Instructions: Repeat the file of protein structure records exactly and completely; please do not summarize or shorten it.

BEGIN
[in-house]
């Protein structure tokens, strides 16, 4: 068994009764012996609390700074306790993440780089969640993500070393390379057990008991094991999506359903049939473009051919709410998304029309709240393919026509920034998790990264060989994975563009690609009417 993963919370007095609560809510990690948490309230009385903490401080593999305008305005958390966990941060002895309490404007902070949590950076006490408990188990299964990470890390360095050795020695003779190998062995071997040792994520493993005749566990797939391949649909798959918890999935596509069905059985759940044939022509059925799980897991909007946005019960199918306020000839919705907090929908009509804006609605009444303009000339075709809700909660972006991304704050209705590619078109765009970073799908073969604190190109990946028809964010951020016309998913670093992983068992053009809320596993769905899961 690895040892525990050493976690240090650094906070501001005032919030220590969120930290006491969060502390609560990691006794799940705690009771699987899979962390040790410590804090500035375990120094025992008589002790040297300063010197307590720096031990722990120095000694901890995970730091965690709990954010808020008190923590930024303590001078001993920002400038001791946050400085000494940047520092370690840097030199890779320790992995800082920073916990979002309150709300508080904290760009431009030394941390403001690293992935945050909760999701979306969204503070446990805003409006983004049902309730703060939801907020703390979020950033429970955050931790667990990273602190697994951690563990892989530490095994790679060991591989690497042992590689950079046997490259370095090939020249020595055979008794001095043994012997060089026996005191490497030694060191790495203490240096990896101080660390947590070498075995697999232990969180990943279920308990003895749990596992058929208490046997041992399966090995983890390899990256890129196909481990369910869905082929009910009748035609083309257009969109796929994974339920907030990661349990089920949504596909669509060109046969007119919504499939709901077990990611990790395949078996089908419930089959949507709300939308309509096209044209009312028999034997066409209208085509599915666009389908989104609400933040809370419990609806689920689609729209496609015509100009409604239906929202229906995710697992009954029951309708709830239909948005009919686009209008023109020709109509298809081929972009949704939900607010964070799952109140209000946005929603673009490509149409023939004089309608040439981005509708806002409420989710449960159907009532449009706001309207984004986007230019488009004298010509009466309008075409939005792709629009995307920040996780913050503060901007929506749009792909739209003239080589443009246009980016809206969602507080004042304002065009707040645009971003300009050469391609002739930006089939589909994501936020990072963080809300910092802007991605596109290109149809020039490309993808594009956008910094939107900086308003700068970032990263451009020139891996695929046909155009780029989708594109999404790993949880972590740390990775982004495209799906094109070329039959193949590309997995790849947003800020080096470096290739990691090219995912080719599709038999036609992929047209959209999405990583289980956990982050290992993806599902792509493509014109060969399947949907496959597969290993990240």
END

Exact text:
[in-house]
């Protein structure tokens, strides 16, 4: 068994009764012996609390700074306790993440780089969640993500070393390379057990008991094991999506359903049939473009051919709410998304029309709240393919026509920034998790990264060989994975563009690609009417 993963919370007095609560809510990690948490309230009385903490401080593999305008305005958390966990941060002895309490404007902070949590950076006490408990188990299964990470890390360095050795020695003779190998062995071997040792994520493993005749566990797939391949649909798959918890999935596509069905059985759940044939022509059925799980897991909007946005019960199918306020000839919705907090929908009509804006609605009444303009000339075709809700909660972006991304704050209705590619078109765009970073799908073969604190190109990946028809964010951020016309998913670093992983068992053009809320596993769905899961 690895040892525990050493976690240090650094906070501001005032919030220590969120930290006491969060502390609560990691006794799940705690009771699987899979962390040790410590804090500035375990120094025992008589002790040297300063010197307590720096031990722990120095000694901890995970730091965690709990954010808020008190923590930024303590001078001993920002400038001791946050400085000494940047520092370690840097030199890779320790992995800082920073916990979002309150709300508080904290760009431009030394941390403001690293992935945050909760999701979306969204503070446990805003409006983004049902309730703060939801907020703390979020950033429970955050931790667990990273602190697994951690563990892989530490095994790679060991591989690497042992590689950079046997490259370095090939020249020595055979008794001095043994012997060089026996005191490497030694060191790495203490240096990896101080660390947590070498075995697999232990969180990943279920308990003895749990596992058929208490046997041992399966090995983890390899990256890129196909481990369910869905082929009910009748035609083309257009969109796929994974339920907030990661349990089920949504596909669509060109046969007119919504499939709901077990990611990790395949078996089908419930089959949507709300939308309509096209044209009312028999034997066409209208085509599915666009389908989104609400933040809370419990609806689920689609729209496609015509100009409604239906929202229906995710697992009954029951309708709830239909948005009919686009209008023109020709109509298809081929972009949704939900607010964070799952109140209000946005929603673009490509149409023939004089309608040439981005509708806002409420989710449960159907009532449009706001309207984004986007230019488009004298010509009466309008075409939005792709629009995307920040996780913050503060901007929506749009792909739209003239080589443009246009980016809206969602507080004042304002065009707040645009971003300009050469391609002739930006089939589909994501936020990072963080809300910092802007991605596109290109149809020039490309993808594009956008910094939107900086308003700068970032990263451009020139891996695929046909155009780029989708594109999404790993949880972590740390990775982004495209799906094109070329039959193949590309997995790849947003800020080096470096290739990691090219995912080719599709038999036609992929047209959209999405990583289980956990982050290992993806599902792509493509014109060969399947949907496959597969290993990240």